In 2014, before the rash of injuries the Irish were tough to run against. And while Daniel Cage was praised on Tuesday afternoon by Kelly for his work in the trenches, calling on Cage and true freshman Jerry Tillery to play the nose and stuff the point of attack is a step backwards from a senior like Jones. There’s no questioning this group’s athleticism. But the war in the trenches will be one to watch.

 

Is Te’von Coney ready? A lot of freshmen have been discussed this August. But Te’von Coney has flown under the radar, interesting considering he’s in the two-deep behind Jaylon Smith.

Sure, Smith isn’t coming off the field. But he’s also not a full-time Will linebacker, either. So we’ll have to figure out if Coney’s just a plug-in name on a weekly release or a part of the plans on the inside. The Irish know they have contributors in Grace and Nyles Morgan, but having one in Coney would be impressive, too.

 

Is it crazy to believe that this group can be elite? Nightmares from November continue to run through my head. Watching Jaylon Smith get stuck behind a cavalcade of blockers against USC as the Trojans just ran the ball through Notre Dame’s injury-ravaged defense isn’t forgotten. Even in the Irish’s improbable victory over LSU, Leonard Fournette got his 2016 Heisman campaign started early, averaging 13 yards a carry as the Tigers ran for 285 yards and 7.5 a carry.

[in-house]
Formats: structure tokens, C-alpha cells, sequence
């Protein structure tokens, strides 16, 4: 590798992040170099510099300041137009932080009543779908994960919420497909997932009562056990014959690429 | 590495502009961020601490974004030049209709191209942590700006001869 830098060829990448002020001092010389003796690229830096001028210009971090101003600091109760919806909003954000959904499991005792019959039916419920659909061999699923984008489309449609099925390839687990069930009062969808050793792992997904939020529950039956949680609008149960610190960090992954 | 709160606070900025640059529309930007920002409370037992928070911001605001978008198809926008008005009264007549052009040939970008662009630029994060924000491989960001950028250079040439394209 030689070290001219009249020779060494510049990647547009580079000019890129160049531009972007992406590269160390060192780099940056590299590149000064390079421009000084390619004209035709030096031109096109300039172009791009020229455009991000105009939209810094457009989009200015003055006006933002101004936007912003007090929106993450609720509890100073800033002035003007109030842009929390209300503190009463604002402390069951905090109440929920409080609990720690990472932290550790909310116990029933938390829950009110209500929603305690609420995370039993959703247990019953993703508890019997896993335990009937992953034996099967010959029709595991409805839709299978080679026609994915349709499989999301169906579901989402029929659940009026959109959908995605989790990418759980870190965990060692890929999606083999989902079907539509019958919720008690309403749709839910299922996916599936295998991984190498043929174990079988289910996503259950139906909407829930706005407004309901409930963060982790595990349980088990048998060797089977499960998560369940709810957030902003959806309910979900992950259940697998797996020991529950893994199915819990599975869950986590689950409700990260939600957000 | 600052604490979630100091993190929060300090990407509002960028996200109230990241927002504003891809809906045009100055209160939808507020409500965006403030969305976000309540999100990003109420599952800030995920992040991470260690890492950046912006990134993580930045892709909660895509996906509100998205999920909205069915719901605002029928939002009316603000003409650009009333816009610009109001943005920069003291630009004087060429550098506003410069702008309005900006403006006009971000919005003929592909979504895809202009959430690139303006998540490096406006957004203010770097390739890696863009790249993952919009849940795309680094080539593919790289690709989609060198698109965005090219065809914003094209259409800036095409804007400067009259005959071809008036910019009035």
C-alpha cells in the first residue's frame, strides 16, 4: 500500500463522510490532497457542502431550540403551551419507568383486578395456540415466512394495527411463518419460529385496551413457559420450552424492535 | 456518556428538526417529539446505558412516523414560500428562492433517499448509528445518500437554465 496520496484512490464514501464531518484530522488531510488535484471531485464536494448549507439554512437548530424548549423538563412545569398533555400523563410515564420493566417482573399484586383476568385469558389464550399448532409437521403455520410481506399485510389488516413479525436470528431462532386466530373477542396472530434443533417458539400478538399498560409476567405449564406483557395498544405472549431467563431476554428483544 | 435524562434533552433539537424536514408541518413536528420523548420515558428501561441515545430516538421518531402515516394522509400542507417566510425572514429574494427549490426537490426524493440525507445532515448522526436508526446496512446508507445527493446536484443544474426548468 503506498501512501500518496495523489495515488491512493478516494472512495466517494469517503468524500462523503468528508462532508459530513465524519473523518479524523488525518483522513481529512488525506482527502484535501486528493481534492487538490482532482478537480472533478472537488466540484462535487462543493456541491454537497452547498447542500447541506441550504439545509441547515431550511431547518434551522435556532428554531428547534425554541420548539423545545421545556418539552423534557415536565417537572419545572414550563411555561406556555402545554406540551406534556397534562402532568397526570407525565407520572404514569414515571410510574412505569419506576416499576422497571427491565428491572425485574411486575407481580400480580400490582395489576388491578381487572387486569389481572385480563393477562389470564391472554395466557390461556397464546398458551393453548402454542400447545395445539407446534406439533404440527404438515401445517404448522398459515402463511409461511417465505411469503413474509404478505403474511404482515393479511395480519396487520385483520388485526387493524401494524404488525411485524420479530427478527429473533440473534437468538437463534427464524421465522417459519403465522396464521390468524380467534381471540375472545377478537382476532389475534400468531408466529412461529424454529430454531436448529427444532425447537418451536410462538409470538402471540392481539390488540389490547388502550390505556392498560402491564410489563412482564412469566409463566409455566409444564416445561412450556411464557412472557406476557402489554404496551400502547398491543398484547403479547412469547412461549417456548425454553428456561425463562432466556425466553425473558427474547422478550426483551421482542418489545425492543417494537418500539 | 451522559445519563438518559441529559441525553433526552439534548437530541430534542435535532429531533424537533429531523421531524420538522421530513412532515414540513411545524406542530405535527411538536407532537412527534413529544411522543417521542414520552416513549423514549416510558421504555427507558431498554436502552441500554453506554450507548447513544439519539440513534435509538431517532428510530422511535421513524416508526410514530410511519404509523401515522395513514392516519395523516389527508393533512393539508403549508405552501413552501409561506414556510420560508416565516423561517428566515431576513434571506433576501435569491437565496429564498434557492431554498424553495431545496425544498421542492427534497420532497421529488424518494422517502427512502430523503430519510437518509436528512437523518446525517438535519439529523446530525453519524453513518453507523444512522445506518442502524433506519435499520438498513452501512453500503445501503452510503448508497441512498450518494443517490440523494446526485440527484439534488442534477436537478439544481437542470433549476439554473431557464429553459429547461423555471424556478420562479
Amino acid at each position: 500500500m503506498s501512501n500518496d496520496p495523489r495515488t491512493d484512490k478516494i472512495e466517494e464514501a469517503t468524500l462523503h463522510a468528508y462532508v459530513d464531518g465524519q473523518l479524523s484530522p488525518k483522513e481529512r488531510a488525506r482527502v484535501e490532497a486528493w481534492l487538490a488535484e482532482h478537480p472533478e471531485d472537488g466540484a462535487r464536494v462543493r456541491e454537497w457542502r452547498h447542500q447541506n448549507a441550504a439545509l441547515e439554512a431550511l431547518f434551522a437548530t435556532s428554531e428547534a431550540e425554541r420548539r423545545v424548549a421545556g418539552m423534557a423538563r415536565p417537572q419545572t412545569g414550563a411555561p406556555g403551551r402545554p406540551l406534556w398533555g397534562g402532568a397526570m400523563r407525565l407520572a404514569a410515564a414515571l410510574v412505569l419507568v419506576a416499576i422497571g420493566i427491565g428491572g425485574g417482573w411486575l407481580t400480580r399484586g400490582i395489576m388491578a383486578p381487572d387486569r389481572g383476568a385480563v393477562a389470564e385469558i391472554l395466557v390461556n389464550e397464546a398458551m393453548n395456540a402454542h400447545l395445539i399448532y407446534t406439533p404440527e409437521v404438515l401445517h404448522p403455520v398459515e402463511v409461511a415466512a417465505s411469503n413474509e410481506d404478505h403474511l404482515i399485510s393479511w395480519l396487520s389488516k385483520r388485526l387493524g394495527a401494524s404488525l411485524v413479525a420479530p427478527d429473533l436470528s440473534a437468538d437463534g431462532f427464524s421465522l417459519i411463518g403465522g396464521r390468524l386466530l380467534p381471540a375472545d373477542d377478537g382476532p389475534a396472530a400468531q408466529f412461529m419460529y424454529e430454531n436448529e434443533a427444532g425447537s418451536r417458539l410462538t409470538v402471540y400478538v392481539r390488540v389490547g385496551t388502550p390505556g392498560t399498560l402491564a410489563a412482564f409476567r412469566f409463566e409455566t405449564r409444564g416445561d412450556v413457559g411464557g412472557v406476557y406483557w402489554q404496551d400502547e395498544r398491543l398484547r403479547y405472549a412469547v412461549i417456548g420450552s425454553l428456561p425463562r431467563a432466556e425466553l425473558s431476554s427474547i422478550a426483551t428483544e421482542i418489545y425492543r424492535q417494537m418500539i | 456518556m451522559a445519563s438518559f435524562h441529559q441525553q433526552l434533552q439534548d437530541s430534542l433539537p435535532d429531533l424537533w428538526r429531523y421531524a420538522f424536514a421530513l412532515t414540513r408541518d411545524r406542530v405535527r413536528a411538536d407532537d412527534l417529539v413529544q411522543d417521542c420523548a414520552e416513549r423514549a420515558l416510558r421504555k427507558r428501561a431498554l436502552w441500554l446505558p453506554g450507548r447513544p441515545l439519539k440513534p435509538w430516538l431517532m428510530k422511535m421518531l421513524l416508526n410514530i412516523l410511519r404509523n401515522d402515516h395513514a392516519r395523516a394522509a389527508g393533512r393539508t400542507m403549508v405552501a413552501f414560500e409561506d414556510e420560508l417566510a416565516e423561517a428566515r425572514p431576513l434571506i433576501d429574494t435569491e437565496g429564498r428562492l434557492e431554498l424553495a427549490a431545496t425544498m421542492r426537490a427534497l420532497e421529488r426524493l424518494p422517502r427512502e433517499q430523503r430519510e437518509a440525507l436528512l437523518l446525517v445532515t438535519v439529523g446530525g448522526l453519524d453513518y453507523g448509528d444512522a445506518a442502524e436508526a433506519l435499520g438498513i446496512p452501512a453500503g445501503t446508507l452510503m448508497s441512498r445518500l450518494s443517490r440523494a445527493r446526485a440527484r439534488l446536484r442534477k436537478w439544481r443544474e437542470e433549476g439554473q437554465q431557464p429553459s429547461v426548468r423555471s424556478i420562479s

Yet the personnel at this position is talented, physical and extremely athletic. They don’t resemble the group that ran around like chickens with their heads cut off late last season. So while it’s tough to forget a terrible run of football that saw Notre Dame give up an average of 39.8 points a game over the final eight games of the year, this group looks really good both on paper and in practice.

Now let’s see what happens when the games start.

 

 

 

Irish A-to-Z: Asmar Bilal